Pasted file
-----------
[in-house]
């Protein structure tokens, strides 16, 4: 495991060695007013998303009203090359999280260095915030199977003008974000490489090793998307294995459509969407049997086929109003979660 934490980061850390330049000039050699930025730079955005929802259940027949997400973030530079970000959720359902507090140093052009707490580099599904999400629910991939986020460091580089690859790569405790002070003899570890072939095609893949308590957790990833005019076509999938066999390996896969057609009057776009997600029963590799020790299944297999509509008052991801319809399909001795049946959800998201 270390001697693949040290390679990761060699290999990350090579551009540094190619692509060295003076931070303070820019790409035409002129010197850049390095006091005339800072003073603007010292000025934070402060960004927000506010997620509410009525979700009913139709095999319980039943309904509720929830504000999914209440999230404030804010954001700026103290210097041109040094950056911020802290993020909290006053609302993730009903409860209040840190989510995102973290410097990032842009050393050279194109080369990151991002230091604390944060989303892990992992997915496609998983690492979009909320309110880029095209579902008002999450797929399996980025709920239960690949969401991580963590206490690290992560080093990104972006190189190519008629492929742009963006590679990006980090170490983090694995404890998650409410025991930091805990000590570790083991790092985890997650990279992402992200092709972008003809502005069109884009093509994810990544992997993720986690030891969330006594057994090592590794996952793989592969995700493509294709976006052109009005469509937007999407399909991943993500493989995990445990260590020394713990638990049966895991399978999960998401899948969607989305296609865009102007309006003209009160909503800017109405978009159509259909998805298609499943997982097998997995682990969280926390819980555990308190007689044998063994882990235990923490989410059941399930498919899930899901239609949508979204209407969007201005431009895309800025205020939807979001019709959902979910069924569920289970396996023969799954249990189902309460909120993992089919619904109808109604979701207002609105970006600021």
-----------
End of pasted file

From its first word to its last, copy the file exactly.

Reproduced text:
[in-house]
């Protein structure tokens, strides 16, 4: 495991060695007013998303009203090359999280260095915030199977003008974000490489090793998307294995459509969407049997086929109003979660 934490980061850390330049000039050699930025730079955005929802259940027949997400973030530079970000959720359902507090140093052009707490580099599904999400629910991939986020460091580089690859790569405790002070003899570890072939095609893949308590957790990833005019076509999938066999390996896969057609009057776009997600029963590799020790299944297999509509008052991801319809399909001795049946959800998201 270390001697693949040290390679990761060699290999990350090579551009540094190619692509060295003076931070303070820019790409035409002129010197850049390095006091005339800072003073603007010292000025934070402060960004927000506010997620509410009525979700009913139709095999319980039943309904509720929830504000999914209440999230404030804010954001700026103290210097041109040094950056911020802290993020909290006053609302993730009903409860209040840190989510995102973290410097990032842009050393050279194109080369990151991002230091604390944060989303892990992992997915496609998983690492979009909320309110880029095209579902008002999450797929399996980025709920239960690949969401991580963590206490690290992560080093990104972006190189190519008629492929742009963006590679990006980090170490983090694995404890998650409410025991930091805990000590570790083991790092985890997650990279992402992200092709972008003809502005069109884009093509994810990544992997993720986690030891969330006594057994090592590794996952793989592969995700493509294709976006052109009005469509937007999407399909991943993500493989995990445990260590020394713990638990049966895991399978999960998401899948969607989305296609865009102007309006003209009160909503800017109405978009159509259909998805298609499943997982097998997995682990969280926390819980555990308190007689044998063994882990235990923490989410059941399930498919899930899901239609949508979204209407969007201005431009895309800025205020939807979001019709959902979910069924569920289970396996023969799954249990189902309460909120993992089919619904109808109604979701207002609105970006600021």